RELATED APPLICATION DATA
The invention pertains to trigger sprayers. More particularly, the invention pertains to a low cost trigger sprayer.
BRIEF DESCRIPTION OF THE DRAWINGS
FIG. 1 is a side cross section of a trigger sprayer incorporating the present invention.
FIG. 2 is a front elevation of the trigger sprayer of FIG. 1.
FIG. 3 is an exploded view of the trigger sprayer of FIG. 1.
FIG. 4 is a perspective of the valve unit of the trigger sprayer of FIG. 1.
FIG. 5 is an enlarged cross section of the portion of FIG. 1 housing the valve unit.
FIG. 6 is a cross section showing the area of engagement of the trigger and spring of the sprayer of FIG. 1.
FIG. 7 is a view similar to FIG. 1 but shown in perspective.
FIG. 8 is a bottom perspective of the trigger sprayer of FIG. 1.
FIG. 9. is an exploded view of the closure and bottle neck configuration of an embodiment of the present invention.
FIG. 10 is similar to FIG. 9 showing the closure and bottle neck in a different orientation.
FIG. 11 shows the closure and bottle neck of FIGS. 9 and 10 as assembled.
FIG. 12 is a bottom cross section of the closure and bottle neck of FIG. 11.
Reference numerals in the written specification and in the drawing figures indicate corresponding items.
The low cost trigger sprayer shown in the drawing figures is made of all plastic materials and can be manufactured to dispense in a large range of outputs. This design can be used to dispense many liquid products from household chemicals, lawn and garden products, automotive products, etc. It is an open and closed opposing valve system using a one-piece piston 21 for compressing the liquid that is drawn into the piston bore area 22. The dip tube 23 is used to pull the liquid from the bottle into the piston chamber. Once the liquid is drawn into the piston chamber past the check valve area 2, the piston is pushed back into the bore by the actuator closing the check valve and opening the priming valve area 1 which forces the liquid into the nozzle 24 compressing the liquid again inside of the swirl chamber which now becomes a spray, stream or foam depending on the type of configuration of the swirl chamber when the liquid is expelled through the nozzle orifice 12.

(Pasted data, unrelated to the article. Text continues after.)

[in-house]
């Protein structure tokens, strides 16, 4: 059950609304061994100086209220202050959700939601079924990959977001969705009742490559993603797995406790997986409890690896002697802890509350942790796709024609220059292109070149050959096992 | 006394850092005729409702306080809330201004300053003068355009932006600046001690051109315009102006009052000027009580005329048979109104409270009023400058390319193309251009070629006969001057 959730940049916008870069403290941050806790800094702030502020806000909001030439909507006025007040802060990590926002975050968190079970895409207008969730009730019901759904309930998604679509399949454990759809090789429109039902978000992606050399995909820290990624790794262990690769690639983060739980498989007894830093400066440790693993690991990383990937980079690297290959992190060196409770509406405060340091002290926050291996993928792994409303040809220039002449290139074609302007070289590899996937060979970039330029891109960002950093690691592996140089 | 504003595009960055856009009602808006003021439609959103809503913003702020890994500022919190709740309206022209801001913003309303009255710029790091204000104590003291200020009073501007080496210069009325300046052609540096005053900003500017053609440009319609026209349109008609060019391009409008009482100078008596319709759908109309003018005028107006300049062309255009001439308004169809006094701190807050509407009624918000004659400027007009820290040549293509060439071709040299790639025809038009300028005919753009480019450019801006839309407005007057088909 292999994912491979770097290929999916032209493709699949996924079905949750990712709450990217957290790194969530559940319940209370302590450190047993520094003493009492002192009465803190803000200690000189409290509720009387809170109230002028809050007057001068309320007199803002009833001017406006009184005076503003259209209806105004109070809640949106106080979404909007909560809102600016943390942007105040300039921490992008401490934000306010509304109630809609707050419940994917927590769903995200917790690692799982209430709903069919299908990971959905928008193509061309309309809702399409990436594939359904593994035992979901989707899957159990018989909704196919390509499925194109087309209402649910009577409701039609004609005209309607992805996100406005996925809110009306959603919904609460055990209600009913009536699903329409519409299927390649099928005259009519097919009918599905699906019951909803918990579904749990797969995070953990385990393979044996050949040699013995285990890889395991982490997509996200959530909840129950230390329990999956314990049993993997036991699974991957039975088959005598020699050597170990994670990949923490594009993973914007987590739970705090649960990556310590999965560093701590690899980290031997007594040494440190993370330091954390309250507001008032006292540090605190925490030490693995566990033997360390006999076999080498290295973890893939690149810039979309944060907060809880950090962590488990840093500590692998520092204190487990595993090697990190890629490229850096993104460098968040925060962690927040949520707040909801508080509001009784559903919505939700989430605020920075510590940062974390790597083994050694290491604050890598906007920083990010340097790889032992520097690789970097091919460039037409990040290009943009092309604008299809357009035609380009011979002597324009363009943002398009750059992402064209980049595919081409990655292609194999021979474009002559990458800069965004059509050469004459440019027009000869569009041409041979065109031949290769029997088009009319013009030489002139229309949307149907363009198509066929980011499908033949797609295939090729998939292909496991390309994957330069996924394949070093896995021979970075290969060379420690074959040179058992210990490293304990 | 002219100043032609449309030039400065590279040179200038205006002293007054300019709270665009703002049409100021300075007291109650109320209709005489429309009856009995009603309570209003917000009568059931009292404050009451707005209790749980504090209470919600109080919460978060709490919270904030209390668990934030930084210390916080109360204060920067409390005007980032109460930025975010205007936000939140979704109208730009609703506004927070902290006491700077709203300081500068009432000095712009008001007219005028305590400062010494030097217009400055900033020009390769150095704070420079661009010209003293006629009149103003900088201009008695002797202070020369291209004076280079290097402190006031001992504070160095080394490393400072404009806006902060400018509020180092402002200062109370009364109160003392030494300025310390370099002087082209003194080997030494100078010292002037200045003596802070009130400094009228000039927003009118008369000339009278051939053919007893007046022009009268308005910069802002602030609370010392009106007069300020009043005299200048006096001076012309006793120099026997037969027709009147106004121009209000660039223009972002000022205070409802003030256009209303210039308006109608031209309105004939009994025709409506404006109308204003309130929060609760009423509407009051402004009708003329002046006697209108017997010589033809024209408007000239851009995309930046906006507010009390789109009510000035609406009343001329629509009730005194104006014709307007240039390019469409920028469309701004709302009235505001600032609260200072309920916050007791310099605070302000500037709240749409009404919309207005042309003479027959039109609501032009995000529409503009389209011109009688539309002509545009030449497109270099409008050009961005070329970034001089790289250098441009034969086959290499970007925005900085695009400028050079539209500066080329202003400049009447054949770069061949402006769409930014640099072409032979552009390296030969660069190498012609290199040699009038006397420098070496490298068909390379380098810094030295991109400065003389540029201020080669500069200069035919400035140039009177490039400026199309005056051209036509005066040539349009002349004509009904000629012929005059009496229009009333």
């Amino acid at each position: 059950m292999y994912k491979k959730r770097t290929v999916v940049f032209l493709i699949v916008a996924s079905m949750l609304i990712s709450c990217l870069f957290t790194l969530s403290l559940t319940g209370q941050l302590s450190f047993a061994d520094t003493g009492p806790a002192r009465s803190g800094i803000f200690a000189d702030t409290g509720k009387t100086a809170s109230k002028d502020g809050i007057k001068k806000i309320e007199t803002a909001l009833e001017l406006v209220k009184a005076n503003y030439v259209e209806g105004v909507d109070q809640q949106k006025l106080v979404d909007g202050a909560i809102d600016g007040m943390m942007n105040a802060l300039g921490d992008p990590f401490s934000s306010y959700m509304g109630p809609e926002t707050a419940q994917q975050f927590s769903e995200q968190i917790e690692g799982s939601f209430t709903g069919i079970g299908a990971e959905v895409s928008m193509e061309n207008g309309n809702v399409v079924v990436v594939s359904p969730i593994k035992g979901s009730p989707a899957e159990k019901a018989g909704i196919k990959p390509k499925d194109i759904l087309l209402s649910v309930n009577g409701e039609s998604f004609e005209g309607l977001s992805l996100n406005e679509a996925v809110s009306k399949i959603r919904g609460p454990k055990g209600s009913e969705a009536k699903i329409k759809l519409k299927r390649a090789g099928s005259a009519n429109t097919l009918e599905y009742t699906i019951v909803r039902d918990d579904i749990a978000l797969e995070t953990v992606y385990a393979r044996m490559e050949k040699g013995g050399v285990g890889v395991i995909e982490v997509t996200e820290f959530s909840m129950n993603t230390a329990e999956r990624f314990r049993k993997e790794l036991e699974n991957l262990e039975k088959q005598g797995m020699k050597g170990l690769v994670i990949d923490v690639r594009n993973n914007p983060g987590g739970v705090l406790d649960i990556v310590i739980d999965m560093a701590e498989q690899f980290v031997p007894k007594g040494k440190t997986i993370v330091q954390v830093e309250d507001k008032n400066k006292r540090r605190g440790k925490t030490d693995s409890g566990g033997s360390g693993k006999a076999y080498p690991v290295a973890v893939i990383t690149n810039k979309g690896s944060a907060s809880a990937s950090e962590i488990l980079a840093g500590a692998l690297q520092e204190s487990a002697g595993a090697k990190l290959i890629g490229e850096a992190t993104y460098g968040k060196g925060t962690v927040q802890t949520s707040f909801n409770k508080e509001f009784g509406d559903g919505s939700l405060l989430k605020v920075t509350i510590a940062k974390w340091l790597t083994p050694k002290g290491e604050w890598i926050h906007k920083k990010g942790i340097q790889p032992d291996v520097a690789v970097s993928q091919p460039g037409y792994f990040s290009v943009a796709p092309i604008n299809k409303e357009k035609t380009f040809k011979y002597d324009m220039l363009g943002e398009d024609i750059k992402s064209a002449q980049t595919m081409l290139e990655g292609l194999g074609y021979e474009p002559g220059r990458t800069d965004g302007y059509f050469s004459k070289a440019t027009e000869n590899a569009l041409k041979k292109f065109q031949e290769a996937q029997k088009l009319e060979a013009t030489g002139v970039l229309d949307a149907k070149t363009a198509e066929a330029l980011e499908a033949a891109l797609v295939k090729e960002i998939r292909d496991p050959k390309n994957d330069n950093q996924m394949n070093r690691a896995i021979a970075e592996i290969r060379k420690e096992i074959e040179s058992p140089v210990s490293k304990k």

The low cost trigger sprayer shown in the drawing figures has a plastic return spring 3 which is molded or attached mechanically to the top of the internal surface 4 of the trigger sprayer cover component 20. When the plastic spring structure 3 is assembled into the housing 6, it provides a bias against the actuator 14 to force the return of the actuator to its at-rest position after each compression of the stroke.
The low cost trigger sprayer shown in the drawing figures includes a one-piece valve system 19 for priming and check functions. The top portion 1 of the valve 19 (priming function) is shaped in a straight diameter tube and the lower portion 2 of the valve 19 (check function) is shaped in a frusto-conical manner. The stepped portion 5 of the one-piece valve system 19 provides a stop against the inside surface 13 of the housing 6 which positions the one-piece valve system 19 in the correct relationship to the priming valve area 1 and mating valve seat area 7 in the housing component 6, as well as the check valve area 2 and mating valve seat area 8 in the bayonet component 9. Designing the priming valve seat area 7 in the housing 6 and the check valve seat area 8 in a separate component bayonet 9 is of great benefit for molding, assembly and improved quality performance which also reduces manufacturing cost. The surface 10 on the lower portion of the one-piece valve system 19 assembles against the surface 11 of the bayonet component 9, thereby insuring that the stepped portion 5 of the one-piece valve system 19 is in the correct position to surface 13 of the housing component 6.